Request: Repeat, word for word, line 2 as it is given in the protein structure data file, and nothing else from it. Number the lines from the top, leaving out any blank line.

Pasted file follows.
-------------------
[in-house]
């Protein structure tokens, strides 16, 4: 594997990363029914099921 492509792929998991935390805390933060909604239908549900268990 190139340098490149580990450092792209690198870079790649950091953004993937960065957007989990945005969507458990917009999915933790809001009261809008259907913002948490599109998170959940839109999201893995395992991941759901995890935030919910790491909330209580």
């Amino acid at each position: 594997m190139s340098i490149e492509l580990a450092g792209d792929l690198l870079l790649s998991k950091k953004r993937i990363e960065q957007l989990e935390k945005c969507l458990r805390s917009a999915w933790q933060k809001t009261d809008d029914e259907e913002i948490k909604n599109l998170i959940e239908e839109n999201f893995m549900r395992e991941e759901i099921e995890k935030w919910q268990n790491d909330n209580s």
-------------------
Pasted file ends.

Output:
């Protein structure tokens, strides 16, 4: 594997990363029914099921 492509792929998991935390805390933060909604239908549900268990 190139340098490149580990450092792209690198870079790649950091953004993937960065957007989990945005969507458990917009999915933790809001009261809008259907913002948490599109998170959940839109999201893995395992991941759901995890935030919910790491909330209580």